Almost highest up on the agenda of us delegates was the umbrella market. Not just the need for regulation due to the absence in the Queen’s Speech of an Employment Bill, but because of the continued creation of new schemes and models targeting contractors.
Not far behind, IR35 took a leading role in discussions. But the off-payroll rules commanded about the same coverage as immigration changes, labour shortages, offshoring, worker experience, digitisation, and recruitment fraud.
What kind of labour market do we want?
Key to understanding what sort of regulatory system(s) the UK needs, is the question -- what do we want from our labour market?
Assuming we want a fairer, flexible labour market that embraces innovation, but at the same time improves protections for workers, then regulation needs to support those goals. Current regulation simply cannot keep pace with change.
There is also a second problem, and that is how regulation can be enforced. Poor enforcement allows bad practices to fester, while creating a competitive disadvantage for compliant business models. This results in an unlevel playing field and uneven protection for workers.
Perhaps we therefore need to start from the idea of a responsible labour market; an ecosystem where responsibility flows from the hirer -- throughout the supply chain. But how do we build responsibility into the labour market?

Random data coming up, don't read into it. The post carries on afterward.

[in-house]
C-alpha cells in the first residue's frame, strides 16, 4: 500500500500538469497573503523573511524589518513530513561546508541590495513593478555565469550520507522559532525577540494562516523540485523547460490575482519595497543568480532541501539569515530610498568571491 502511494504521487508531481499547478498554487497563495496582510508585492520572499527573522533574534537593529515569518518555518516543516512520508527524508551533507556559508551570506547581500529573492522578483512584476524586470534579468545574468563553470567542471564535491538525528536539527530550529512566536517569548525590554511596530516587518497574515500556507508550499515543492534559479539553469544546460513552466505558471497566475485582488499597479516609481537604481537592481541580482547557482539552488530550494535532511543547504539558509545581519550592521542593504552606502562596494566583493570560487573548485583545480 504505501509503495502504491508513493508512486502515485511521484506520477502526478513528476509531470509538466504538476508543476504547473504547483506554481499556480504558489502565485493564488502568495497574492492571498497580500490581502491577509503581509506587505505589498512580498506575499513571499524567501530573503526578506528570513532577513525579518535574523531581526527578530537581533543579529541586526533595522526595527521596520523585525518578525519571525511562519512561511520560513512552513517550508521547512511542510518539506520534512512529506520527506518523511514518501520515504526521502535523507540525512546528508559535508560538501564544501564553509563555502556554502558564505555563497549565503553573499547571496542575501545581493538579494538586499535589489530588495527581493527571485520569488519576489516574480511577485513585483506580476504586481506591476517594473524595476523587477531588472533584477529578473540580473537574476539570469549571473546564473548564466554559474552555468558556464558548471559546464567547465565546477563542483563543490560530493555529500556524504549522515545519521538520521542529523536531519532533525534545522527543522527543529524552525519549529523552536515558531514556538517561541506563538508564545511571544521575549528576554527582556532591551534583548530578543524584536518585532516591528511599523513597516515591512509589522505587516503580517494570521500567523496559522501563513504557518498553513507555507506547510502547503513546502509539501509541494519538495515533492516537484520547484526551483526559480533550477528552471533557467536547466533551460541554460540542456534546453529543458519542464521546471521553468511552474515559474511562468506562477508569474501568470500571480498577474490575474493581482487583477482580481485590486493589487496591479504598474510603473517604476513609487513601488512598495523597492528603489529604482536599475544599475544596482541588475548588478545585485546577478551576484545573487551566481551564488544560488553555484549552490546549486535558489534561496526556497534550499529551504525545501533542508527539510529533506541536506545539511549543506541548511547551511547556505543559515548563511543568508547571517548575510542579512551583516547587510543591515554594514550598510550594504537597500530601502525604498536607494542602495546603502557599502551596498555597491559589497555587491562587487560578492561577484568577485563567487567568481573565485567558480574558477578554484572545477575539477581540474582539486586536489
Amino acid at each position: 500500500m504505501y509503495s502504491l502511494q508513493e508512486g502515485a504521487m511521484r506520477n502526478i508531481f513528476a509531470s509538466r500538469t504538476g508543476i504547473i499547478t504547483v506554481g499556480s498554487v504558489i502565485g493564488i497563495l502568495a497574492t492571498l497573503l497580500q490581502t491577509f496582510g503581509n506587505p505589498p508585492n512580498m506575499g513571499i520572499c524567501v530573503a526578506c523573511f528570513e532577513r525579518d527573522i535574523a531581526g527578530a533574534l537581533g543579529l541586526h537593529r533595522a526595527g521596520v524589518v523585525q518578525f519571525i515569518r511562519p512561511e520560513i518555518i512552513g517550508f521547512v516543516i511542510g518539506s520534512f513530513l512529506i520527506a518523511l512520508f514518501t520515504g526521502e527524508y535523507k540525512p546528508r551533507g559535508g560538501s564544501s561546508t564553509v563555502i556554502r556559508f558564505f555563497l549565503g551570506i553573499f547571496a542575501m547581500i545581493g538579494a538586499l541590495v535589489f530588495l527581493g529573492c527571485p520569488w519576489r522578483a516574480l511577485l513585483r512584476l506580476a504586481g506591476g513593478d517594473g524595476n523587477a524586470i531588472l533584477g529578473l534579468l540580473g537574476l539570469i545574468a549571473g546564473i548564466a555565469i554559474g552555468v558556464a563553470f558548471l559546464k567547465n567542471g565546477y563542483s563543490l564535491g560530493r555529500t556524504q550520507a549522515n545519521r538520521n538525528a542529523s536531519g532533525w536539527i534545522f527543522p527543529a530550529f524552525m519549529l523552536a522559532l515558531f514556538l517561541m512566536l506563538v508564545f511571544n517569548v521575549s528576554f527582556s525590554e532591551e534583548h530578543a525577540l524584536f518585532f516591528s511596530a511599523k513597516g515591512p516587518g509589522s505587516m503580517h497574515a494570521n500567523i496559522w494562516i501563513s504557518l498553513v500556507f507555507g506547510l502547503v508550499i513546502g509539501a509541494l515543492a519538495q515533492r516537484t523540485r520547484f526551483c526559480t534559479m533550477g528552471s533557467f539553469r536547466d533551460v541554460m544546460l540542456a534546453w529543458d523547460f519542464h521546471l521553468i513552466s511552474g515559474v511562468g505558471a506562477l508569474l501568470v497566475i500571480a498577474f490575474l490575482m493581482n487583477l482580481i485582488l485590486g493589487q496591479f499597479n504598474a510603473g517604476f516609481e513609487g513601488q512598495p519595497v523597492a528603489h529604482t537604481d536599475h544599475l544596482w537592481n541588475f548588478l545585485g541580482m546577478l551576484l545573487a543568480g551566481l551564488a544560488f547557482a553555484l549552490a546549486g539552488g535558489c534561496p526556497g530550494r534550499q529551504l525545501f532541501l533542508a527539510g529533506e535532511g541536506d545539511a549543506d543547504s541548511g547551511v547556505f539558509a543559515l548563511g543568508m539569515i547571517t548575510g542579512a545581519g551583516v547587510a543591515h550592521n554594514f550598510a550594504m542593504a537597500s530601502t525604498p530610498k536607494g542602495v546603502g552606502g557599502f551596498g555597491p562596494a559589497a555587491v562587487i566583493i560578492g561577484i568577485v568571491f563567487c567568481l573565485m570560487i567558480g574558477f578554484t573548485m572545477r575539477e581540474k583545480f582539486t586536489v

The need for co-regulation
There was general consensus at the roundtable that industry must do more, and this came from industry captains themselves. Government cannot tackle this issue alone. This is why a cornerstone of a recent briefing of mine to ministers focused on the benefits of creating a ‘co-regulatory’ framework for the UK labour market. It would combine robust self-regulatory schemes that are jointly formulated by industry and government, with binding legislative duties. No more voluntary clubs.
Today, less effectively, we largely rely on enforcement agencies to stop bad actors. I believe the future of work in the UK requires that responsibility to be shared more broadly with industry -- where an incentive is created for businesses to adhere to standards because those that do become the preferred choice of hirers and workers.
We can leverage the current climate too. The labour market is transforming, impacted as it has been by Brexit, covid-19 and global events. As the world increasingly adopts hybrid working, a plethora of new online platforms, business models, and even employment models have arisen. This sense of change; of being at a crossroads, is conducive to making the reforms that Ms Beels has been charged with introducing.
Lastly, my message…
My final message to the DLME, if she’s hopefully reading this, and as almost a supplement to what I told her directly, is that the Fourth Industrial Revolution requires the UK to be agile. Chiefly, we need this agility in response to the changing global marketplace, so we can put the needs of workers at the core of that responsibility placed on intermediaries and agents – a responsibility shared by industry and government, to protect individuals in the digital economy, today and tomorrow.